During World War II, Gossett helped set up a committee composed of Atlanta's "outstanding citizens" to help negotiate labor-management agreements that could avoid strikes that would hurt the war effort.

Gossett, as the leading AFL official in Atlanta, often criticized his counterparts in the new, militant Congress of Industrial Organizations.

During a particularly heated organizing effort in Tennessee, Gossett resorted to "red baiting" CIO unions, accusing them of communist connections. "The CIO is receiving money from the communist party," he told Knoxville unionists. "Most of its leaders are communists."

The charges, though largely baseless, reflected the intensity of the bitter rivalry between the two labor organizations.

After the war Gossett served as an international representative with the Retail Clerks International Union.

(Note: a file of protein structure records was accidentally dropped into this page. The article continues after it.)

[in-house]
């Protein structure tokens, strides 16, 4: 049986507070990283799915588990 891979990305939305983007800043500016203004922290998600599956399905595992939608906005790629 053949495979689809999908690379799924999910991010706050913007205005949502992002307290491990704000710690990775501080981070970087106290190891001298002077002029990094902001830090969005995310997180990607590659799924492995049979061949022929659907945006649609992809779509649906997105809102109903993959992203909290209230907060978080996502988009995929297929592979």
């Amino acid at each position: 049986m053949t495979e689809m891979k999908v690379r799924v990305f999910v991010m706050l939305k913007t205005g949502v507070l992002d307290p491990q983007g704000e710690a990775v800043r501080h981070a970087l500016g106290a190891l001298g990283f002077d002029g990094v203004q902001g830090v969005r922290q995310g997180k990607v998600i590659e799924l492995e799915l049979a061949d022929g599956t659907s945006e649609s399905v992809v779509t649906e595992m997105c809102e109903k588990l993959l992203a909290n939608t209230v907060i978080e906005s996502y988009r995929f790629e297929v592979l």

Sources:
The Albert W. Gossett Papers, Southern Labor Archives, Georgia State University, Atlanta, Georgia.

Organized labor and the Depression, the New Deal, and World War II: Overview of Sources

John E. Allen, "Eugene Talmadge and the Great Textile Strike in Georgia, September 1934," in Essays in Southern Labor History: Selected Papers, Southern Labor History Conference, 1976.

Virginia Causey, John Lee and George Mills, Work 'n Progress: Lessons in the History of American Labor for Middle and Secondary School Students.

Doug Flamming, Creating the Modern South: Millhands and Managers in Dalton, Georgia, 1894-1984.